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Can Diet and Lifestyle Choices Help Prevent Early-Onset Colorectal Cancer?

Updated: Mar 30


Group of young people watching the sun set

Colorectal (bowel) cancer remains the fourth most common cancer in the UK, accounting for 11% of all new cancer cases (CRUK). While it is typically associated with older age, with many cases occurring in people aged 75 and older, there has been a concerning trend in recent years. We have seen a noticeable rise in early-onset colorectal cancer (EO-CRC) among people under 50, which is gaining attention worldwide. Although this shift has been making the headlines recently, researchers have been studying this trend for some time.


Understanding the Surge:


More and more people are getting colorectal cancer at a younger age, especially those born after 1950. Rates of colorectal cancer among people under 50 has been climbing since the mid-1980s. Researchers aren't exactly sure why this is happening, but they're looking into a few possible reasons.


Possible Factors:

 

  • Family History and Genetics: Some people with early-onset colorectal cancer have a family history of the disease, but not everyone. While genetics play a role in some cases, most seem to happen without a clear family link. Scientists are still figuring out all the genes involved in colorectal cancer risk.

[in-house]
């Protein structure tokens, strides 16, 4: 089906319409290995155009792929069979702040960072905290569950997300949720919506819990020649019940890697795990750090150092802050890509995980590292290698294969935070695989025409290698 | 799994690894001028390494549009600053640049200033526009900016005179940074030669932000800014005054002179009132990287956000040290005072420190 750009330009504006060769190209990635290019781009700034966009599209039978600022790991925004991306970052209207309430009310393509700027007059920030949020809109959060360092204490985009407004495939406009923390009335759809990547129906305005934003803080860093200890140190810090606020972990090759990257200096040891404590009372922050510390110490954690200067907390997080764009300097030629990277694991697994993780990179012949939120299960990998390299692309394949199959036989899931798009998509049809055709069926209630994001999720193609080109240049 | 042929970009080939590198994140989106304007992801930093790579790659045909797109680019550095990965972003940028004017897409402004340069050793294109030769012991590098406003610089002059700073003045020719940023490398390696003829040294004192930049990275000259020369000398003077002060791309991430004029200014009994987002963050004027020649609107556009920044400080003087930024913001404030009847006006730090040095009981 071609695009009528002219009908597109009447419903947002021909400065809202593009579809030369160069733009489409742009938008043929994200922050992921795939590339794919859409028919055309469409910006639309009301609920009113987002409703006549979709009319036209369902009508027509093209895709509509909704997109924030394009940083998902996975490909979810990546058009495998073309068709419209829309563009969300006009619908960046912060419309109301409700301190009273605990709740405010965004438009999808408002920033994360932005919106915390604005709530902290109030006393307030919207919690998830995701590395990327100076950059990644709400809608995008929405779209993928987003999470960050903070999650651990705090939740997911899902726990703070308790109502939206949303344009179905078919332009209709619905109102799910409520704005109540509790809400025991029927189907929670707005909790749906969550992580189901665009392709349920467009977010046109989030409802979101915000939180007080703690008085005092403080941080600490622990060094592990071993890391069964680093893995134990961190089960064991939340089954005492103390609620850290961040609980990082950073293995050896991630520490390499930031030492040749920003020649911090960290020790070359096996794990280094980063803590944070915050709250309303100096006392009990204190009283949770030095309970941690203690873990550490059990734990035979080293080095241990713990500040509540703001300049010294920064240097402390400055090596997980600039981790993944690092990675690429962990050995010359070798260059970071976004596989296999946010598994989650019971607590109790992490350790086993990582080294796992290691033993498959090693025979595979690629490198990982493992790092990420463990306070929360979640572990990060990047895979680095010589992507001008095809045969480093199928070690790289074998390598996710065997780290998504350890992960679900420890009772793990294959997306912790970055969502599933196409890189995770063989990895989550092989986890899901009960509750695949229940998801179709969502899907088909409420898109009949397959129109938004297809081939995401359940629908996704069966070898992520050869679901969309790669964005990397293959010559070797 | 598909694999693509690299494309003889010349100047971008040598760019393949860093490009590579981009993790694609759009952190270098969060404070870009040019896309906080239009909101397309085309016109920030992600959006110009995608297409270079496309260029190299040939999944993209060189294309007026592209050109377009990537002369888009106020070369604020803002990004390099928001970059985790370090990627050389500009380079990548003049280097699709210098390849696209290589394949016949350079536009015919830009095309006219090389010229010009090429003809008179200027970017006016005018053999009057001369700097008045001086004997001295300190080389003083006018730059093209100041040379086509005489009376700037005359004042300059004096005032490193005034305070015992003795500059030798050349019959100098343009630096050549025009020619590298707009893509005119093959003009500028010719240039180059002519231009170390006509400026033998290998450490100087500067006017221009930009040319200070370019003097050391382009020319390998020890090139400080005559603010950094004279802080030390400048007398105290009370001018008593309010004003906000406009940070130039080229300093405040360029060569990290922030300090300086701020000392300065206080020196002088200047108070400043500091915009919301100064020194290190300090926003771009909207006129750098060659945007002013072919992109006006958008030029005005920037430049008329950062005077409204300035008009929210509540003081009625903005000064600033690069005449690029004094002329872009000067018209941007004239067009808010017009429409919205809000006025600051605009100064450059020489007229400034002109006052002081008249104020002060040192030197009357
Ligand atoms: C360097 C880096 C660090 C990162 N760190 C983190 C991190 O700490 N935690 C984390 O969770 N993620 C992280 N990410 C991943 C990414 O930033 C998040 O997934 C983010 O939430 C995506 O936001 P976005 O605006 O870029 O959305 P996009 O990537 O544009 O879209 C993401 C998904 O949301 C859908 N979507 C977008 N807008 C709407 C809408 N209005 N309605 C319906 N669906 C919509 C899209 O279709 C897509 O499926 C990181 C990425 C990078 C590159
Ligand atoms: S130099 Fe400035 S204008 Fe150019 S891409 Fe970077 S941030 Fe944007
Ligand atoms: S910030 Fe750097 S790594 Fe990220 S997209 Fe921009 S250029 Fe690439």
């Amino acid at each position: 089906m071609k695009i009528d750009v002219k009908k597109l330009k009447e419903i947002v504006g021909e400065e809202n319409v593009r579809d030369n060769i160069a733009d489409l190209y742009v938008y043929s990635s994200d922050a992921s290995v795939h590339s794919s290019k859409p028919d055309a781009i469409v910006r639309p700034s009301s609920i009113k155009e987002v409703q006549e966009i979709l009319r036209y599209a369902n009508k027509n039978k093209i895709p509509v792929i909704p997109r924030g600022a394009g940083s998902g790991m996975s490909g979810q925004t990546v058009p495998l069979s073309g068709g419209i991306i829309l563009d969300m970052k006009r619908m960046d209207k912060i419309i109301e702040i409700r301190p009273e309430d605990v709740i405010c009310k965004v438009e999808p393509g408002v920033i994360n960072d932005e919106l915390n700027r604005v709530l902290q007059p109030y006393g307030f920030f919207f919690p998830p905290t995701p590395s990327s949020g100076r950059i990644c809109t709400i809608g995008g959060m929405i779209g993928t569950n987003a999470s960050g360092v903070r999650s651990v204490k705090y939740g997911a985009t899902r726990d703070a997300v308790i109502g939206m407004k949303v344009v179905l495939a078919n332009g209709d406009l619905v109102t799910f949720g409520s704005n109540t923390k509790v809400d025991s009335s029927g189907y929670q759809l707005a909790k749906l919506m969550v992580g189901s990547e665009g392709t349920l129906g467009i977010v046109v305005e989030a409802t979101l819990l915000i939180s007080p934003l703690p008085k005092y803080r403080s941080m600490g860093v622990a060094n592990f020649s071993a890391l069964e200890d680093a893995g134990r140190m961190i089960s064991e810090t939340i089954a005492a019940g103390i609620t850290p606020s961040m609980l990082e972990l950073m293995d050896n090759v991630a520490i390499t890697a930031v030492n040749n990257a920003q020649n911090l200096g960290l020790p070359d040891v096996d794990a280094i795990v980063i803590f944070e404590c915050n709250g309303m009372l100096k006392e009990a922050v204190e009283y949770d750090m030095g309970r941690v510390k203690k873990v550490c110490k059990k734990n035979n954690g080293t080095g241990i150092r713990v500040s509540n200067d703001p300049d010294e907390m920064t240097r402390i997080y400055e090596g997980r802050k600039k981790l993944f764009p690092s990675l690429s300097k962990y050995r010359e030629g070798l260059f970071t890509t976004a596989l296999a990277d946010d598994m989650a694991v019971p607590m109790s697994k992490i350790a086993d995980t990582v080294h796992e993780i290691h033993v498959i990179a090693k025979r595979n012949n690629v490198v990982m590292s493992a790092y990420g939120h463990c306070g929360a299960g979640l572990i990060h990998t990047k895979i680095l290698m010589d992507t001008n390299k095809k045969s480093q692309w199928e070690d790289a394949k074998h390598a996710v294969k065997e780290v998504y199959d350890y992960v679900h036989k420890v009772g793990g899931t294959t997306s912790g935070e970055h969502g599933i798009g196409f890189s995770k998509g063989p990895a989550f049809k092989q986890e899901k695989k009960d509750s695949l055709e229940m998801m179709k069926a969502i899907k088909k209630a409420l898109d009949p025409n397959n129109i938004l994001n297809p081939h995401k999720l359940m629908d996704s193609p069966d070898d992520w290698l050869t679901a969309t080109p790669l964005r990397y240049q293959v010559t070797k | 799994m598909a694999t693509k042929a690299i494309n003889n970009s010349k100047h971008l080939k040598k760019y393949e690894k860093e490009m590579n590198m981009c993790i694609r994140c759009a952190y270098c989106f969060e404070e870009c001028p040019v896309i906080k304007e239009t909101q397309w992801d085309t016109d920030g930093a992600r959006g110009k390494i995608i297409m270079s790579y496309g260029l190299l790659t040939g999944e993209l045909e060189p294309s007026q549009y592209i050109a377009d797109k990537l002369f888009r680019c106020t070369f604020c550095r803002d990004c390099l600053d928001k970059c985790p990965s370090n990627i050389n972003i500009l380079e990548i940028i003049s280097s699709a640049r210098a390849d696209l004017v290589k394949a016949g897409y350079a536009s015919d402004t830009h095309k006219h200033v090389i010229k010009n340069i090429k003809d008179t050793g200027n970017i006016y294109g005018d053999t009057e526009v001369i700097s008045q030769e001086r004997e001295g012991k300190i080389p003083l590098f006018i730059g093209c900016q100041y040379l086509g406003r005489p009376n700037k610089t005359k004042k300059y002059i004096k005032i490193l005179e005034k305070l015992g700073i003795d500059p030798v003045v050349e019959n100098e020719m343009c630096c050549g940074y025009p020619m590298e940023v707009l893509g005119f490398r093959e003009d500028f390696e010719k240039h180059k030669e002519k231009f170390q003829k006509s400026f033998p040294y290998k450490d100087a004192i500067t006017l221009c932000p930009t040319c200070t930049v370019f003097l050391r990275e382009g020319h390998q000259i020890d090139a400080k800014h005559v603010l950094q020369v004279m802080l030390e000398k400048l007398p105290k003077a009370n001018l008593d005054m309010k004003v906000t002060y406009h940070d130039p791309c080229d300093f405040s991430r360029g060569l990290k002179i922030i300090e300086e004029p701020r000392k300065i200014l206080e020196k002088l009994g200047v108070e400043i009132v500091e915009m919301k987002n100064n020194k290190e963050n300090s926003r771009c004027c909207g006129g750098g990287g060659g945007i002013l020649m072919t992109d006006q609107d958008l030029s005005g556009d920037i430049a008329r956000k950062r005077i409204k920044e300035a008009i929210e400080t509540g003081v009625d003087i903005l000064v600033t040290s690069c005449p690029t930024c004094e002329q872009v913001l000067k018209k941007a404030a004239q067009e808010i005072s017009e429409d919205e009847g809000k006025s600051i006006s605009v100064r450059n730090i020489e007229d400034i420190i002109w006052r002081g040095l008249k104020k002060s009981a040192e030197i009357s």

• Medical Conditions: Some health conditions, such as adenomatous polyps, inflammatory bowel disease (ulcerative colitis and Crohn’s disease), and type 2 diabetes, have been linked to an increased risk of CRC.

  • Lifestyle and Diet (modifiable risk factors): The way we live and eat can affect our risk of bowel cancer. Current research suggests that factors like sedentary behaviour, obesity, smoking, excessive alcohol consumption, and following a Western-style diet (high in red and processed meat, low in fibre, and high in sugary drinks) are all linked to higher rates of bowel cancer. These factors are particularly concerning because they contribute to the rise in bowel cancer rates among young people. What we eat and how we live during our younger years might have a lasting impact on our risk of developing bowel cancer later in life. Some scientists propose that changes in our bodies during youth and adolescence make us more sensitive to how our diet affects things like insulin, DNA repair, and the bacteria in our guts, which play a big role in our health.

  • Gut Microbiome: Studies show that people with colorectal cancer often have a less healthy mix of gut bacteria. This means there are more bacteria causing inflammation and making harmful substances, and fewer bacteria that protect the cells in the colon. What you eat affects this balance of bacteria, and habits like eating a Western-style diet and being overweight can make it worse. While researchers are learning more about this link, more studies are needed to be sure.

  • Metabolic Conditions: Chronic inflammation and insulin resistance associated with metabolic syndrome and type 2 diabetes show consistent links to early-onset CRC.